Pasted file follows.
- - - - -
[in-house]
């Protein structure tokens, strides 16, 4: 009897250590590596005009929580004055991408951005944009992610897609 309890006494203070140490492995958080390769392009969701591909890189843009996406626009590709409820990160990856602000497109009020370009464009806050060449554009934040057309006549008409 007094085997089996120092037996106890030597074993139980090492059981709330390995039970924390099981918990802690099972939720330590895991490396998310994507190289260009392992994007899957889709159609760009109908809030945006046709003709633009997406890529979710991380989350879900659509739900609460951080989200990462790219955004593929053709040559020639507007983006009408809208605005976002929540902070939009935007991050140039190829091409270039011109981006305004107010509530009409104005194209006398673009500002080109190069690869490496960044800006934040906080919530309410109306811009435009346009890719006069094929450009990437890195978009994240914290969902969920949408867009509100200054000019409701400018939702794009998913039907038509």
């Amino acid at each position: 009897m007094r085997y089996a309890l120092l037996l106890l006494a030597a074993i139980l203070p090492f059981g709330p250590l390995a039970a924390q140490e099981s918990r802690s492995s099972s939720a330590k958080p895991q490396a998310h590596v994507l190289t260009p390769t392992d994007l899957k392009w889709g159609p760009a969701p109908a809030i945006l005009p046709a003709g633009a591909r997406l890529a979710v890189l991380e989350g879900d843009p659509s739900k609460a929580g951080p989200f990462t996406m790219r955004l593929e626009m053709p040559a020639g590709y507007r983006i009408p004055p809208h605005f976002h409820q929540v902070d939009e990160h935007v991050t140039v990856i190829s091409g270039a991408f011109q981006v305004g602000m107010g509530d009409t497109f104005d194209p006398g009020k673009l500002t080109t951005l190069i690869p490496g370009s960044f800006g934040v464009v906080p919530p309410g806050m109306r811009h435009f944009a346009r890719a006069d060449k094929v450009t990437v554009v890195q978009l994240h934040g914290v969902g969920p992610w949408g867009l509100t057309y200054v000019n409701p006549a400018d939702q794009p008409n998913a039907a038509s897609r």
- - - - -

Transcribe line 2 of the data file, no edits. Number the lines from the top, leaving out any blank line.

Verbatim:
């Protein structure tokens, strides 16, 4: 009897250590590596005009929580004055991408951005944009992610897609 309890006494203070140490492995958080390769392009969701591909890189843009996406626009590709409820990160990856602000497109009020370009464009806050060449554009934040057309006549008409 007094085997089996120092037996106890030597074993139980090492059981709330390995039970924390099981918990802690099972939720330590895991490396998310994507190289260009392992994007899957889709159609760009109908809030945006046709003709633009997406890529979710991380989350879900659509739900609460951080989200990462790219955004593929053709040559020639507007983006009408809208605005976002929540902070939009935007991050140039190829091409270039011109981006305004107010509530009409104005194209006398673009500002080109190069690869490496960044800006934040906080919530309410109306811009435009346009890719006069094929450009990437890195978009994240914290969902969920949408867009509100200054000019409701400018939702794009998913039907038509």